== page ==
On Tue, Dec 6, 2011 at 9:32 AM, C Anthony Risinger <firstname.lastname@example.org> wrote:
> C Anthony
^^^^^ whoops ... fat fingered that somehow while thumbing thru new
messages :-o ...
> On Dec 6, 2011 8:48 AM, "Ralf Mardorf" <email@example.com> wrote:
>> -----Original Message-----
>> From: firstname.lastname@example.org on behalf of Nicolás Adamo
>> Sent: Tue 12/6/2011 15:24
>> Man, since ext4 was born, all I heard about it was good...
>> Regarding data integrity:
>> Hi Nicolás
>> I still try to recover the data and I'll read all links. Thank you.
how did you "accidentally" delete? if the disk wasn't written to
afterwards, the data is still *technically* there, but linking it back
together sounds like a real chore :-(
>> But my advice is to mount a RAID arrange. That would be bulletproof.
>> RAID for a DAW means much devices = too much noise for a home studio.
>> I should have made backups to 2 devices and only one backup device should
>> be mounted when working. If I rm files by a RAID, what would be different?
I can't imagine it'll be all that loud. i run a 2x2TB RAID1
(md/softraid) array for my local server using dense/"green" disks
(5900rpm) and believe me, the disks are dwarfed by everything else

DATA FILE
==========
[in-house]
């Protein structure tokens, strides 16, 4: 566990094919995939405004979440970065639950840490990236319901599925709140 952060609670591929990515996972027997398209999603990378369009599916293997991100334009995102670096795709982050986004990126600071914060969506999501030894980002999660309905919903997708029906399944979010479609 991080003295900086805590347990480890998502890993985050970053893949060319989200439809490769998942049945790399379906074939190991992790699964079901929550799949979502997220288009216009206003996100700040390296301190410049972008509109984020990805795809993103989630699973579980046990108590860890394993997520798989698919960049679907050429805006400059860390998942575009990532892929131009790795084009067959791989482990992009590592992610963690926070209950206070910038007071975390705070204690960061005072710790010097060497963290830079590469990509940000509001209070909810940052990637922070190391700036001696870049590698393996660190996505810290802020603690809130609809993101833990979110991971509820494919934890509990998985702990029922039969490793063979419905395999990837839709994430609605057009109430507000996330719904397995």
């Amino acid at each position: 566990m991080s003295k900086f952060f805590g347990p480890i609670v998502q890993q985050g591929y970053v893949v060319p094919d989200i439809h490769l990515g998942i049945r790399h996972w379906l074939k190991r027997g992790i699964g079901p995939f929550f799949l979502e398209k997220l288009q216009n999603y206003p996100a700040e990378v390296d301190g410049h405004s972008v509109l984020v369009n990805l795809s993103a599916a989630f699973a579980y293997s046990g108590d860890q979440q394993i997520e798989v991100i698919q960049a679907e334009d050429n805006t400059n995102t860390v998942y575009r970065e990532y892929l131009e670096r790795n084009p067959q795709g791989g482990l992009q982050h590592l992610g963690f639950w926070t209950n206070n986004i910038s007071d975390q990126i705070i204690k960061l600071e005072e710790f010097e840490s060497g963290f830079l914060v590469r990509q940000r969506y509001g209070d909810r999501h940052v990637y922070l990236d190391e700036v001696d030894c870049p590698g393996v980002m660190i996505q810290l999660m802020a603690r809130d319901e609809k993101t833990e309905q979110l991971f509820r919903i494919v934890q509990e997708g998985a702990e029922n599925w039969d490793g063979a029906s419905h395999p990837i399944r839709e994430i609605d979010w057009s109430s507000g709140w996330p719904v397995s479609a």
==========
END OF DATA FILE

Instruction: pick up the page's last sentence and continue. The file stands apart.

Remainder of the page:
(eg, fans ;-)
your "mount one at a time" scheme won't really help you ... what if
your disk dies since the last backup? RAID lets you replace a disk in
real-time/on-line and gives a noticeable read performance boost ...
what's too lose? off-site backups are still a good thing.
>> I suspect that for my needs a distro would be useful, that allows me to
>> configure my DAW for my needs and then has less tendencies to break things
>> when installing upgrades.
>> Prebuilt DAWs don't fit to my needs. Well known major distros tend to
>> become more worse than I heard about Windows tend to be. A harmless example,
>> I don't like to be forced to use PulseAudio. Debian testing doesn't, but
>> after a while they tried, so I needed to build dummy packages. There are
>> much more worse things, but I won't spoil the list with this issues.
regardless of distro you'll just have to work it into youre needs.
Arch will let you do this pretty well, but you'll just have to stay on
top of incoming changes ... such is life i suppose :-) Pulseaudio
works fantastic for the use cases it was designed for (which fulfills
95% of people's needs), but if it doesn't work for you, you can
suspend it and let JACK or whatever take control as needed.